I have had little energy the past few days, turning into bed early hoping to feel better the next morning. Extra glasses of water and hot tea are being consumed. Tuesday into Wednesday I awoke with my throat on fire, and needed to prop up on double pillows in order to breathe. The seasonal allergy snuffles definitely became a bacterial infection. My Dean seemed to feel worse than I with his croupy cough. We stayed home from work, and visited our doctors in the morning. Antibiotics were ordered treating a sinus infection for each of us. The January blahs indeed. Naps and cooking shows filled the day. Bone-in chicken breasts simmered all day in the crock pot, and made a healthy, tasteful stock for homemade chicken & dumplings. I had heard years ago, homemade stock made with real bone-in meats makes a health-filled potion. Adding vinegar, wine, or beer brings out the collagen from the bone marrow. I always add a bottle of beer or a glass of wine to the crock pot. I coached my granddaughter, Libby with the dumpling recipe and shared with her my secret ingredient, a pinch of nutmeg. Warm, comfort food filled our dinner bowls by evening.
I do not bake much as the sugar and calories are not needed as I age. Though I have been so inspired by the CutThroat Kitchen episodes I watched this week as well as the German influences while in Hermann, Missouri last weekend. In my memory bank, is an old favorite this morning, blueberry-almond kuchen. While in this rental house I have limited kitchen appliances and spices, as well as my recipe box is still at our home. By memory, I create a blueberry-vanilla kuchen. No almonds or almond extract in the rental house pantry. I substitute with a home-brew vanilla extract and use vanilla yogurt instead plain yogurt. A hand beater and muscles rather than my stand-up KitchenAid cream the low-fat cream cheese, yogurt, eggs, and sugar. Nutmeg goes in the butter crumb topping for a nutty flavor rather my standard cinnamon or cardamon left at the house. Sweet baking aromas fill the air this Sunday morning. Warmth filled our tummies once again.
This last day of January begins with a spectacular sunrise. Another unseasonably warm day is in store. Dean and I are feeling much better with a few rounds of antibiotics. I cleaned and finished up laundry yesterday while Dean worked on one of the vehicles. With the weekend chores completed, we have this Sunday to attend Mass and go play. An afternoon walk around the displays at the Train Show will help me burn off that serving of Blueberry-Vanilla Kuchen I indulged in this morning.
Our Texas mini vacation included a jeep, cowboy boots, cowboy hats, cattle, big houses, a larger family, and a huge menu of local dishes. More on the Texas tea as promised … Dean & I made time for an early afternoon tea on Friday. We found a tea place in the northern suburb area of Dallas/Forth Worth inside an antique mall. The weather was a mild 70 degrees, warmer than it had been in St. Louis. I was hot after touring the Fort Worth stockyards and happen upon a livestock auction. A cup of hot tea wouldn’t do, though iced tea was served at this establishment with raspberry as the flavor of the day. Simplicitea had all the charm of a small tea house, minus an excellent glass of iced tea. Not homemade, as I did not experience plump flavorful berries in the taste or texture. Disappointed there. Though where their iced tea falls short, their quiche of the day, bacon asparagus and an elegant dessert, orange dream cake ranked high with us! The quiche had a smokey flavor with crisp asparagus tips. And the cake burst with citrus! There were actual bits of orange in the cake, whipping cream between and atop the cake layers, and swirls of orange zest garnished the delicious dessert.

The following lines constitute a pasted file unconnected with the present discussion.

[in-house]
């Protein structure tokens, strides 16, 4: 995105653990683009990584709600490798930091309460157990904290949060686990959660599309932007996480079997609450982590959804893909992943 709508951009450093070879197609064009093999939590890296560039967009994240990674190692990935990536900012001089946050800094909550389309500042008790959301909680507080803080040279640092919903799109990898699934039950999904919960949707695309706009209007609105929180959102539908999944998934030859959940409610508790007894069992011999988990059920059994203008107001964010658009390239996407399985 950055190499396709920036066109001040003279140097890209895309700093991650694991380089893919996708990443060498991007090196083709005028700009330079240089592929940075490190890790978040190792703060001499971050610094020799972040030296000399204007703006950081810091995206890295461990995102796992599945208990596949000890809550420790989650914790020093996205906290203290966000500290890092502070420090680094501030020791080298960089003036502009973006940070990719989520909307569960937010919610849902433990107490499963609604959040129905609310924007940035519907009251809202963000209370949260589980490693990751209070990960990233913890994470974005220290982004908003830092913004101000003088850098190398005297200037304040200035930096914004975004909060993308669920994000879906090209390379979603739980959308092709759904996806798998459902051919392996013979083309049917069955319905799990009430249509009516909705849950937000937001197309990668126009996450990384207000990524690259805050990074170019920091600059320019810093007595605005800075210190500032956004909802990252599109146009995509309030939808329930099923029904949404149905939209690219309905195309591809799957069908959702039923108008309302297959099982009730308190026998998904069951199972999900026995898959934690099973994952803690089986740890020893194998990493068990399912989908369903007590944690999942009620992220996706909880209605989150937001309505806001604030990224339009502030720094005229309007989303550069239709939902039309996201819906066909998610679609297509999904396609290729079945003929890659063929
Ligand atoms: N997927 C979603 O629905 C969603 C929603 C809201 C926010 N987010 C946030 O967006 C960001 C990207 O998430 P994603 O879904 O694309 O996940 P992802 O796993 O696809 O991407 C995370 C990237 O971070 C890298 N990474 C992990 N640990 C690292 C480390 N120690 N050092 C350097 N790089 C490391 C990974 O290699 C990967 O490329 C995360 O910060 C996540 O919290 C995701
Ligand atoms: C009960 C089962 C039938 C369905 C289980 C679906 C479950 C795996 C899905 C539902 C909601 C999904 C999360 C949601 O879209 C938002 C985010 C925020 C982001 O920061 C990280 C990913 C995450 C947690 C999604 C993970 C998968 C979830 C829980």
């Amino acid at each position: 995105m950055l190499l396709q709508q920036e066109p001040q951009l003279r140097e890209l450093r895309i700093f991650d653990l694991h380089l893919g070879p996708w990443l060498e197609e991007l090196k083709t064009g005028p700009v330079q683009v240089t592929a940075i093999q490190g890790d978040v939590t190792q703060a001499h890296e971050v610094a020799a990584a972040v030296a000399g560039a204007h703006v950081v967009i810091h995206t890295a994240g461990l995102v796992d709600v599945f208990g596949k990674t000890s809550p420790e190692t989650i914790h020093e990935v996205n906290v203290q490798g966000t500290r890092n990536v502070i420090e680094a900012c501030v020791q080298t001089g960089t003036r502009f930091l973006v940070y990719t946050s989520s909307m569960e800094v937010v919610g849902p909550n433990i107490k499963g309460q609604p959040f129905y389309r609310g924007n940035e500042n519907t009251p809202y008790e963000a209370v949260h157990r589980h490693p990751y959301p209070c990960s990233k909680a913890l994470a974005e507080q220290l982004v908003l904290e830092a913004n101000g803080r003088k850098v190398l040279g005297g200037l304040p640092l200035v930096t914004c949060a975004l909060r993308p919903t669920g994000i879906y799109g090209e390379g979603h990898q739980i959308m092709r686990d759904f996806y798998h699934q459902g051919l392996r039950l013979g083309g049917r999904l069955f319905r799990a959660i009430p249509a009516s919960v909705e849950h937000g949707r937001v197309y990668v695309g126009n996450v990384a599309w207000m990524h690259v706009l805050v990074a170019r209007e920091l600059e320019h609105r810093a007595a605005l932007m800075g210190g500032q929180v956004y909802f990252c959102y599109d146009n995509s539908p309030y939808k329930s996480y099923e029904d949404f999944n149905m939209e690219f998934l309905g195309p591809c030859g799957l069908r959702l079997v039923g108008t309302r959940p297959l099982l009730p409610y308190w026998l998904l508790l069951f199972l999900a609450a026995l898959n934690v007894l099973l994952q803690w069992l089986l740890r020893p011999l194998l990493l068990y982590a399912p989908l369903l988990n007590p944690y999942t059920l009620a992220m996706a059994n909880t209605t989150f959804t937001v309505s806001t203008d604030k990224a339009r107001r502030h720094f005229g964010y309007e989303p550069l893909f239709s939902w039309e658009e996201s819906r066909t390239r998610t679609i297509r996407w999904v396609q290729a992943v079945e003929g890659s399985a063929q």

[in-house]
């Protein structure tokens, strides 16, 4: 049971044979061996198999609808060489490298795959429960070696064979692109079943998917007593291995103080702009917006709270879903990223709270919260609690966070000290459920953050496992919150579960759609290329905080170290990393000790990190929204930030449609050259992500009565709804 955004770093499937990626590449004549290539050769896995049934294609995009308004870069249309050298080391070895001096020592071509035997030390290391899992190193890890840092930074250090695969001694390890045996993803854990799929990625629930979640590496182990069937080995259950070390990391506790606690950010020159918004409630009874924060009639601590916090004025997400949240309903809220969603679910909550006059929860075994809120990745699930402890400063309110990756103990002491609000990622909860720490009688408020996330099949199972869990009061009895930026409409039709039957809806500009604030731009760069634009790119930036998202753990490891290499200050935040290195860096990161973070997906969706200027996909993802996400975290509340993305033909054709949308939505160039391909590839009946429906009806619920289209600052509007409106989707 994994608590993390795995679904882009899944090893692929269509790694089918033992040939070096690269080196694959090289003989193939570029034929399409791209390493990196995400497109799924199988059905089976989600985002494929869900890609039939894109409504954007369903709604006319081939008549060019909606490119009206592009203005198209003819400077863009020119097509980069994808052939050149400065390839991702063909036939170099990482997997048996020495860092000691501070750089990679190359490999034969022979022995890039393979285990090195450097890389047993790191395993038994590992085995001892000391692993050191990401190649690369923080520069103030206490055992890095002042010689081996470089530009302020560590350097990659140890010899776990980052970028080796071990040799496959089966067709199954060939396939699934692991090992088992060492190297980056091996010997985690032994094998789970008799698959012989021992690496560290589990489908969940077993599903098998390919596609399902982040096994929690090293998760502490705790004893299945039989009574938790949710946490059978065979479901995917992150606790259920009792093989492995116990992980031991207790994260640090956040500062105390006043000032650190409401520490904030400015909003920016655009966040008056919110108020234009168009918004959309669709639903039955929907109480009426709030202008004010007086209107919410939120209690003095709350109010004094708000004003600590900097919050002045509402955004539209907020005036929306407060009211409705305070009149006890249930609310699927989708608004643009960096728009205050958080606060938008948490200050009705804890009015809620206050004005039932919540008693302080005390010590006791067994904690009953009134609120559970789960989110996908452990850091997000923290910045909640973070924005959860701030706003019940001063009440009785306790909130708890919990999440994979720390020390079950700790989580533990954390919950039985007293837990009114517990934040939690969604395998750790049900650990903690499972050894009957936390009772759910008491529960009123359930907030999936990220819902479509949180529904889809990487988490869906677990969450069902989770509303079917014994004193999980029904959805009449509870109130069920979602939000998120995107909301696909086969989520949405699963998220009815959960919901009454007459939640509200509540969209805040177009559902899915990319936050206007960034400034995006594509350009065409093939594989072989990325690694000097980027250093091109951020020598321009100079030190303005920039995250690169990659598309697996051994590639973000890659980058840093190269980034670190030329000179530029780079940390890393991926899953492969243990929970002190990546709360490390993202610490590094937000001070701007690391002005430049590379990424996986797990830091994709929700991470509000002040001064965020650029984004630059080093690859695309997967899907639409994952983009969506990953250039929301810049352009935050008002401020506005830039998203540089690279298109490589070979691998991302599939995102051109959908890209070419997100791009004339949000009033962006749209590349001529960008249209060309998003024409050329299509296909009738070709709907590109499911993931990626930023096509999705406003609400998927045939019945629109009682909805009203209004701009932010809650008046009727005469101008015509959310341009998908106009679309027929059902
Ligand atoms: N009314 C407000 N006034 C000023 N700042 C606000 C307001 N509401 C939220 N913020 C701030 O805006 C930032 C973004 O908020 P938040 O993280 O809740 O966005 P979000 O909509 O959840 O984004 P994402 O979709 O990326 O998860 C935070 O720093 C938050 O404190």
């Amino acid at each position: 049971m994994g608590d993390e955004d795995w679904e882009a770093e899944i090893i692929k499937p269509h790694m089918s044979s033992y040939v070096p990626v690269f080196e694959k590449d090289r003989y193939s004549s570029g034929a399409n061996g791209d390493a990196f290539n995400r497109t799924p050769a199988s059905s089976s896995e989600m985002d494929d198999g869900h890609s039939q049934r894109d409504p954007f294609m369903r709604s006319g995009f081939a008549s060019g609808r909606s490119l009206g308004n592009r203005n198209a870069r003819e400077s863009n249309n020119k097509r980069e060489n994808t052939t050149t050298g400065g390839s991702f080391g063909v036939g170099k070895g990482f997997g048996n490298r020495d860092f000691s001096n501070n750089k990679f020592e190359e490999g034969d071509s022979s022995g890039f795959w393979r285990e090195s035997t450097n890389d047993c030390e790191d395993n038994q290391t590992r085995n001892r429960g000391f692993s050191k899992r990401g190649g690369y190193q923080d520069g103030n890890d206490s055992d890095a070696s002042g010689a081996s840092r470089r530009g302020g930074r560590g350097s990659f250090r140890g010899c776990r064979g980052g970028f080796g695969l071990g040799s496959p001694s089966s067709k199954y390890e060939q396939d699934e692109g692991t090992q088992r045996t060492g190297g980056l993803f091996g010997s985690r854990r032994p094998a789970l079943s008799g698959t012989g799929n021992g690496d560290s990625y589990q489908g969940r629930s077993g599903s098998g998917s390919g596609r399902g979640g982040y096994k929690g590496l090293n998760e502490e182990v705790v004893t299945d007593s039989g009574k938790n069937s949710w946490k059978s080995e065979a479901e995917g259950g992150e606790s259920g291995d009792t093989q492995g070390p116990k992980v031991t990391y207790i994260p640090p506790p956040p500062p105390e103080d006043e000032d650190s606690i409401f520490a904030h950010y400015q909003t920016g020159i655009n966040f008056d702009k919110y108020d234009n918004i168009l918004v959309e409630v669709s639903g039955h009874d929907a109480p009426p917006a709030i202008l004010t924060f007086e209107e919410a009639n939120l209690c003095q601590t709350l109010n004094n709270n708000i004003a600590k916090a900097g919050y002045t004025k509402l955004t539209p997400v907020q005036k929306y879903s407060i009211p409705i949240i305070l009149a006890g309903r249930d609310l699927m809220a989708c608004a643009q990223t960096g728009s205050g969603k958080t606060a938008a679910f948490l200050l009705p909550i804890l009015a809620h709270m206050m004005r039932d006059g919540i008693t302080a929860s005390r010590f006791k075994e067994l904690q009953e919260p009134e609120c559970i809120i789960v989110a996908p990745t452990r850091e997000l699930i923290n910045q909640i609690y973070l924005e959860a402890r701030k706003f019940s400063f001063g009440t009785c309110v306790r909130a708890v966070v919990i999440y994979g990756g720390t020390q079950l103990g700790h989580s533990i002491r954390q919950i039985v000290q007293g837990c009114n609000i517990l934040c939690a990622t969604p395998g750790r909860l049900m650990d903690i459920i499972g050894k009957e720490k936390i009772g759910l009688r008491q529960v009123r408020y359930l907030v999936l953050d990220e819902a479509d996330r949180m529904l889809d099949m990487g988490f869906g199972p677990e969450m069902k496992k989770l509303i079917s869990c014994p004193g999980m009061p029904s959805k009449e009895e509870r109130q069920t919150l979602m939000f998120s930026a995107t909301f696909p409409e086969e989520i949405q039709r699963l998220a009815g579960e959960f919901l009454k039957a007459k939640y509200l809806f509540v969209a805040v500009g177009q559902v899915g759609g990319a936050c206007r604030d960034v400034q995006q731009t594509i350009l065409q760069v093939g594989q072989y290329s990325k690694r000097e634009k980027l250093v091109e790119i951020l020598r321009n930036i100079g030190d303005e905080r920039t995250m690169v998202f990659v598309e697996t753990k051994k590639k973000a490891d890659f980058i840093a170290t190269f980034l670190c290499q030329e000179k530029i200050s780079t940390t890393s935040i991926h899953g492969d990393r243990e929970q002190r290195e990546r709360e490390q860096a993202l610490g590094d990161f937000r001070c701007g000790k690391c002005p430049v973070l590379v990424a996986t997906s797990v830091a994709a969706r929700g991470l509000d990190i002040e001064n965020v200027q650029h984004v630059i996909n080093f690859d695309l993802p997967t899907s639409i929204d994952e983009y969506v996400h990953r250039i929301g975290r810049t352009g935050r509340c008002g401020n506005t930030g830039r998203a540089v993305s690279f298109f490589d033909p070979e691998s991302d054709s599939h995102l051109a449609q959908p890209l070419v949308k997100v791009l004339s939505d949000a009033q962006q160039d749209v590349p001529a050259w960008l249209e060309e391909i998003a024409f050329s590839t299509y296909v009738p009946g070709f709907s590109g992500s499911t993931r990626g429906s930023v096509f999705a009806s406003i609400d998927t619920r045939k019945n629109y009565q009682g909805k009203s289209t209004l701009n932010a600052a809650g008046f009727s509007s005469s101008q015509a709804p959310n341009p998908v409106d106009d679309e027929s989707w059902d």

Yes, the quote from “Texas Tea (Part One)” post is a rather bold statement, yet mostly true. The people of Texas love to brag, “the bigger the better”. And Texans love to eat! Therefore, they believe “Texas does not, like any other region, simply have indigenous dishes. It proclaims them…” Many are foodies, and not just foodies, but locavores. They savor local foods and are proud of their creations.
Two of the three dinners we had this vacation weekend included some type of corn dish. At the BBQ on Friday night, a cold corn salad was served as a side dish to beef brisket, pulled pork, and sausage. Other sides accompanied, but the corn salad scored #1! I did not see any green at this meal, other than the green chilis in a dip. Beer, wine, and spirits flowed endlessly amongst the family in the home of one of Dean’s cousins. On Saturday the 80th birthday party for Dean’s aunt was held at her youngest son’s well-decorated home. Hors d’oeuvres were catered as the main entree. Thinly sliced roast beef wrapping a blanched asparagus tip & red sweet bell pepper strip was my favorite followed by another fruity cake, strawberry. Flecks of berries dazzled the birthday girl and 100+ guests. Very luscious! And then there is Babes in downtown Arlington, a famous fried chicken eatery with all the fine fixins including a warm corn dish. Sunday’s dinner was mounds of crispy chicken with creamy mashed potatoes, milk gravy, bacon-smothered fava beans, and herb biscuits with sorghum and honey … no dessert necessary! The ambiance took us away from urban Texas, back 80 years in a small, simple town with a porch light and swing. I am sharing a photo of the warm Grandma’s Corn dish from Babes found on their website. Let me know if you find a recipe that mimics this dish. I, too will do likewise.